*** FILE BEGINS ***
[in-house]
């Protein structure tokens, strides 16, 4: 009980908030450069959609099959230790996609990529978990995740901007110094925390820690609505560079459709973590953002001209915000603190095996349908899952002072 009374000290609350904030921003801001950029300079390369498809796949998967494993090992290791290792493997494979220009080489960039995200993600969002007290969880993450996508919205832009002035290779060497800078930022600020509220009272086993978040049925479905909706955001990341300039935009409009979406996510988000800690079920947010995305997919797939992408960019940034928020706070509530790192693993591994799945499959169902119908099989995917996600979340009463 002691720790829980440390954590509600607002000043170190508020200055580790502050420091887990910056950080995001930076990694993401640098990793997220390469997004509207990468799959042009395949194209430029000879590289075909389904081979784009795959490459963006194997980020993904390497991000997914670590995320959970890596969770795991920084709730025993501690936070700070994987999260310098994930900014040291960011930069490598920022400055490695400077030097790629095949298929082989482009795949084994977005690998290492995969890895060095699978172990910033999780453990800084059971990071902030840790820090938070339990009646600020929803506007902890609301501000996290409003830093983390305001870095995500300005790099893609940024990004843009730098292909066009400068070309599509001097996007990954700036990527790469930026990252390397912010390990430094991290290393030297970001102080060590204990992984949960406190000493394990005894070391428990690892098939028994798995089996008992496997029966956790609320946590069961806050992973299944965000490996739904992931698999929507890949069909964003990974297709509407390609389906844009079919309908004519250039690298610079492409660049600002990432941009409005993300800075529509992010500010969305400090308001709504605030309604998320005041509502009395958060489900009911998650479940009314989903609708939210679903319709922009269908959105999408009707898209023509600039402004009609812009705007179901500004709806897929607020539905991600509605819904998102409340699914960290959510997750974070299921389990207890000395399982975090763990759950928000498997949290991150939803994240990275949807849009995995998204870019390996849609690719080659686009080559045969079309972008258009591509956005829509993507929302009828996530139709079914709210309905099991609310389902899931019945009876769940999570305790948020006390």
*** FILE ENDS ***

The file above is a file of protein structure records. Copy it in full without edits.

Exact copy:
[in-house]
């Protein structure tokens, strides 16, 4: 009980908030450069959609099959230790996609990529978990995740901007110094925390820690609505560079459709973590953002001209915000603190095996349908899952002072 009374000290609350904030921003801001950029300079390369498809796949998967494993090992290791290792493997494979220009080489960039995200993600969002007290969880993450996508919205832009002035290779060497800078930022600020509220009272086993978040049925479905909706955001990341300039935009409009979406996510988000800690079920947010995305997919797939992408960019940034928020706070509530790192693993591994799945499959169902119908099989995917996600979340009463 002691720790829980440390954590509600607002000043170190508020200055580790502050420091887990910056950080995001930076990694993401640098990793997220390469997004509207990468799959042009395949194209430029000879590289075909389904081979784009795959490459963006194997980020993904390497991000997914670590995320959970890596969770795991920084709730025993501690936070700070994987999260310098994930900014040291960011930069490598920022400055490695400077030097790629095949298929082989482009795949084994977005690998290492995969890895060095699978172990910033999780453990800084059971990071902030840790820090938070339990009646600020929803506007902890609301501000996290409003830093983390305001870095995500300005790099893609940024990004843009730098292909066009400068070309599509001097996007990954700036990527790469930026990252390397912010390990430094991290290393030297970001102080060590204990992984949960406190000493394990005894070391428990690892098939028994798995089996008992496997029966956790609320946590069961806050992973299944965000490996739904992931698999929507890949069909964003990974297709509407390609389906844009079919309908004519250039690298610079492409660049600002990432941009409005993300800075529509992010500010969305400090308001709504605030309604998320005041509502009395958060489900009911998650479940009314989903609708939210679903319709922009269908959105999408009707898209023509600039402004009609812009705007179901500004709806897929607020539905991600509605819904998102409340699914960290959510997750974070299921389990207890000395399982975090763990759950928000498997949290991150939803994240990275949807849009995995998204870019390996849609690719080659686009080559045969079309972008258009591509956005829509993507929302009828996530139709079914709210309905099991609310389902899931019945009876769940999570305790948020006390």